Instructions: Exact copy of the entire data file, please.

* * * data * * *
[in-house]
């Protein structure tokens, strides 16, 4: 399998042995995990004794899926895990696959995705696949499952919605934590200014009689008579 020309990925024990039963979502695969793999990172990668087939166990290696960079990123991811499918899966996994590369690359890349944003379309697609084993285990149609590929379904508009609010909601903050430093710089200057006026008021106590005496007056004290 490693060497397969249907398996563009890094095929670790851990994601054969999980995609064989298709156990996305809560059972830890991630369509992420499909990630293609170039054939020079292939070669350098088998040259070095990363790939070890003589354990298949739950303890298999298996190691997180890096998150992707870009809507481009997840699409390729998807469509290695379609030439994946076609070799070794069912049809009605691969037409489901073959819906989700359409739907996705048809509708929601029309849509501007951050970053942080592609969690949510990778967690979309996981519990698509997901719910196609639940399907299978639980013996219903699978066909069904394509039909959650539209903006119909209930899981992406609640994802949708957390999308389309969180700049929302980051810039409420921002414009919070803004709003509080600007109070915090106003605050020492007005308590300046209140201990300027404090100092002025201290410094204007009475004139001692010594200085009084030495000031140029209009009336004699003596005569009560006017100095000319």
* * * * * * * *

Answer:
[in-house]
């Protein structure tokens, strides 16, 4: 399998042995995990004794899926895990696959995705696949499952919605934590200014009689008579 020309990925024990039963979502695969793999990172990668087939166990290696960079990123991811499918899966996994590369690359890349944003379309697609084993285990149609590929379904508009609010909601903050430093710089200057006026008021106590005496007056004290 490693060497397969249907398996563009890094095929670790851990994601054969999980995609064989298709156990996305809560059972830890991630369509992420499909990630293609170039054939020079292939070669350098088998040259070095990363790939070890003589354990298949739950303890298999298996190691997180890096998150992707870009809507481009997840699409390729998807469509290695379609030439994946076609070799070794069912049809009605691969037409489901073959819906989700359409739907996705048809509708929601029309849509501007951050970053942080592609969690949510990778967690979309996981519990698509997901719910196609639940399907299978639980013996219903699978066909069904394509039909959650539209903006119909209930899981992406609640994802949708957390999308389309969180700049929302980051810039409420921002414009919070803004709003509080600007109070915090106003605050020492007005308590300046209140201990300027404090100092002025201290410094204007009475004139001692010594200085009084030495000031140029209009009336004699003596005569009560006017100095000319």